Jack Bishop: A champion bike racer


Sepia Saturday 521 23 May 2020This past weekend’s Sepia Saturday theme brought to mind a story I’ve been intending to write up about a prize winning racer in my Kunkel family.

Family discoveries can come from all sorts of cryptic clues. They may even reveal hidden stories – if we’re lucky. One such came to light over great grandson of George and Mary Kunkel. A cousin recounted how, while still a little girl, she attended the funeral of a young Paterson cousin who had died racing motorcycles overseas. Various searches on this family’s deaths was unproductive – until the three-month gap between Mary Bishop’s son’s dates of death and burial were finally noticed. The internet provided the final loop of the puzzle revealing that Jack Bishop was a renowned pioneer of dirt track racing in both Australia and England in the 1920s and early 30s.[1]

BISHOP Jack grave (2)

Died 20 March 1933, England. Ashes interred Drayton and Toowoomba cemetery 17 June 1933.

 After leaving school, Jack started work in the motor trade. It’s likely that’s where he gained his enthusiasm for dirt bike racing which was a new sport in those post-WWI days. In 1928 Jack Bishop was recruited by AJ Hunting to race in England and along with other Australian racers signed a contract which paid him £5 per week and a return first class voyage. Jack Bishop and the team sailed on the Oronsay from Brisbane, arriving in London on 9 May 1928.[2] Jack was 19 years old and he and all his team-mates listed their occupation as “professional motor cyclist” with their address c/- International Speedway Limited London. Although the Australians made a prominent opening in May 1928 on the dirt tracks at White City and Crystal Palace, the heavy rain made the muddy tracks hazardous and Jack was thrown and received concussion. In July 1928 he was injured in two races which affected his early career in the United Kingdom.

BISHOP Hull Daily Mail 22 August 1928 p3

Who wouldn’t want a box of smoked herring? Hull Daily Mail 22 August 1928, p3

The thrill of dirt track racing appealed to many spectators and the sport became very popular. On 19 August 1929 he was part of an Exeter team who faced the Stamford Bridge team from London in front of a 25,000 strong crowd of spectators. The “red and white” team from Exeter won the race 13-8 with Bishop leading the final lap and team-member, Jackson, covering him.[3] Jack was then the “undisputed champion of the track at Exeter”.[4] There are many reports in the English press about the achievements of the team from Down Under including Jack Bishop. They even received gifts from their fans and I was amused by the one included here.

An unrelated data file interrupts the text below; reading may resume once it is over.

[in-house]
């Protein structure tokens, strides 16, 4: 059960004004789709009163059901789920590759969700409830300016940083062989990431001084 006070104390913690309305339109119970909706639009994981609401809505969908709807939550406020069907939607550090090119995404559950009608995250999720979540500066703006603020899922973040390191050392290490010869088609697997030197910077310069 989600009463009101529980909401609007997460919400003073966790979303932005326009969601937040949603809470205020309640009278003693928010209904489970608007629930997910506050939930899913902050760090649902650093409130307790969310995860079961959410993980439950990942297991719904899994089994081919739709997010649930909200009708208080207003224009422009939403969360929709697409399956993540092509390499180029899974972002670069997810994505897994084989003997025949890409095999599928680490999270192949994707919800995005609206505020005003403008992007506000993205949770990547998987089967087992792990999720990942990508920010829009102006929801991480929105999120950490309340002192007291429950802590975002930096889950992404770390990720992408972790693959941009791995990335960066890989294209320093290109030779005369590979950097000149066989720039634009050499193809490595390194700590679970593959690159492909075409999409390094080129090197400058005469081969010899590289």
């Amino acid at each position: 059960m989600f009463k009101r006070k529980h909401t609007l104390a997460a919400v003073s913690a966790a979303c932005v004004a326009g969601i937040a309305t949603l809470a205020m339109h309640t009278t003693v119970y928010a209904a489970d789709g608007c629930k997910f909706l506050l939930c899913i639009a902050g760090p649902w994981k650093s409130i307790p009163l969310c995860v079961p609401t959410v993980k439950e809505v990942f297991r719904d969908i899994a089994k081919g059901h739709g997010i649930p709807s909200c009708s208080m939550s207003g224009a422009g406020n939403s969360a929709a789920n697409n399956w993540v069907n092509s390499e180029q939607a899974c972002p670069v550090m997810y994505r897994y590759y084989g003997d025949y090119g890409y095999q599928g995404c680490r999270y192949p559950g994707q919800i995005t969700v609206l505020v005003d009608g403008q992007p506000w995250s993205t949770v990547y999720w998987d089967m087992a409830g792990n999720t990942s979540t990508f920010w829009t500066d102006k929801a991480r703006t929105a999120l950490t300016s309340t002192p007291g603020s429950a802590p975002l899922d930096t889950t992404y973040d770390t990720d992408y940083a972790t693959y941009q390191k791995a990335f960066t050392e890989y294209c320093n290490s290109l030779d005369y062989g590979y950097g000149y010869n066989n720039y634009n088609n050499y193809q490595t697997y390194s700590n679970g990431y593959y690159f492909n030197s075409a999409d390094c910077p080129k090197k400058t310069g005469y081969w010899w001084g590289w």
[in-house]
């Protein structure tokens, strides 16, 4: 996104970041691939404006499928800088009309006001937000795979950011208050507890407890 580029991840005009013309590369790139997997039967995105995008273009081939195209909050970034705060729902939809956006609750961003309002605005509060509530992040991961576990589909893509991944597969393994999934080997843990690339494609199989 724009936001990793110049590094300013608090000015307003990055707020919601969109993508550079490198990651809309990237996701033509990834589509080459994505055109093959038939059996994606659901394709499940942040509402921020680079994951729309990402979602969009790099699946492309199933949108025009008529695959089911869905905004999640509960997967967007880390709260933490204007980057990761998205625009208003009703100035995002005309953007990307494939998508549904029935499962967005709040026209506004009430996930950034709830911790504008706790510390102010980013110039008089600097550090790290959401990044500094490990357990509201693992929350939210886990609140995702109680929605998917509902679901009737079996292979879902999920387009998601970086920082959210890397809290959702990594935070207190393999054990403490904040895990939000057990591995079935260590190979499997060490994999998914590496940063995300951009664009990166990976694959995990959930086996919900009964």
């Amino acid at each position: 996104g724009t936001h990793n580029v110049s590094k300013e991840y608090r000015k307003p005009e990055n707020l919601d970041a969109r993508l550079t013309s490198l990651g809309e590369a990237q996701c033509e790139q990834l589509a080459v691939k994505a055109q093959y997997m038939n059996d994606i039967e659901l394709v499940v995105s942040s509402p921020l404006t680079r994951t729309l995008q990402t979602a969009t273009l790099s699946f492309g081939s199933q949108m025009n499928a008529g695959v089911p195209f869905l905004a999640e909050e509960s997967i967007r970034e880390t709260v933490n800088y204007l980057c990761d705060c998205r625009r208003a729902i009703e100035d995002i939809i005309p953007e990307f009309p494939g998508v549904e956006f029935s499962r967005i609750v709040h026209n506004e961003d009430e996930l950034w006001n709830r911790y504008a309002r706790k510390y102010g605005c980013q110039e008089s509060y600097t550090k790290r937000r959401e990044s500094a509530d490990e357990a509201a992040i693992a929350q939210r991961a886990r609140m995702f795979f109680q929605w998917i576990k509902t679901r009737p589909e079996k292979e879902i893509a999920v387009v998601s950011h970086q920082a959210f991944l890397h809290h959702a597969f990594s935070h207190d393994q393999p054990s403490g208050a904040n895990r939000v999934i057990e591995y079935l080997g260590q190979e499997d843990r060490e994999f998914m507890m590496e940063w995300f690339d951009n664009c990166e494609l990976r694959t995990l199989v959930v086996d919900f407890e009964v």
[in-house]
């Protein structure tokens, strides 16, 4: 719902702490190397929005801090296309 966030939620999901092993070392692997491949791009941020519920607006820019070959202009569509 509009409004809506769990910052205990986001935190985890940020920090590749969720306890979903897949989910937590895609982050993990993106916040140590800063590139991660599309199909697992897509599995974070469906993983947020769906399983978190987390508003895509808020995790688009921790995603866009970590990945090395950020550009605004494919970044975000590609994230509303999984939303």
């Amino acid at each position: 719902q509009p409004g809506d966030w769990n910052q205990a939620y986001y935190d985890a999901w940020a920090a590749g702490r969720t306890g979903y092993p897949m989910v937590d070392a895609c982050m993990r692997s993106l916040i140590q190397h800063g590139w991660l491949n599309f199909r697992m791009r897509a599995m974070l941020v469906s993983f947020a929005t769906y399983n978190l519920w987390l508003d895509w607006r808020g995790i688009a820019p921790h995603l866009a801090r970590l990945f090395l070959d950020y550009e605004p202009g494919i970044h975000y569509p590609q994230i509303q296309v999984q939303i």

Jack Bishop became sufficiently famous to have his own cigarette card in Ogden’s “Famous Dirt Track Riders” series. He is described as “a successful Australian rider who came over to England in 1928, Jack Bishop is one of the most daring riders, and his dashing displays are very popular with all the Speedway fans. He has been especially successful when competing in the Handicap events and sometimes when starting from scratch has run through the field and won by a big margin. He has also a number of lap records to his credit both in England and Australia.”[5] 

BISHOP Jack dirt track card

The copy of the Jack Bishop card kindly provided by Gary Milne of Cartophily cards UK.

 There were plenty of thrills and quite a few spills – some that were physically very damaging. In the early days Jack was apparently riding a basic bike which quite likely contributed to the falls. In 1930, on a return visit to Brisbane, he acquired a much more sophisticated bike which was better suited to racing. It was during this visit that he brought his young English bride, Lilian (nee Grist), with him. They’d married in London in late 1929 and although the newspaper report above mentions he already had a son there’s no indication of a child on the passenger manifests for the Jervis Bay[6].

BISHOP The Sphere 2 June 1928 p14

The Sphere, 2 June 1928, p14

Over the next few years Jack pursued a successful racing career in Australia, New Zealand and England. It seems his wife Lilian remained in Australia while Jack travelled and competed. This must have been a lonely life for her with no family to support her, especially when her husband was injured or sick overseas.

Jack later worked under contract to the New Zealand Speedways[7] and was regarded as one of the finest riders in the Dominion. In 1931 he was badly injured there in an off-track accident but by 1932 he had returned to England to race. During this trip Jack became so seriously ill that specialist medical attention could not save his life. He died in England on 20 March 1933, only 24 years old. Jack’s death was reported extensively in both British and Australian newspapers. Only general references are made to his widow and two children.

BISHOP Sunderland Daily Echo and Shipping gazette 21 Mar 1933 p12

Supporters and friends made it possible for “his earthly remains to be interred in his home town” by rallying to raise funds. Jack’s ashes were interred in the Drayton and Toowoomba cemetery on 17 June 1933 with impressive solidarity and respect from his fellow riders. A sidecar carried the urn with the ashes, contained in an oak casket which was draped with the colours of the Downs Club.[8]

BISHOP Jack funeral Bris Courier 19 June 1933p13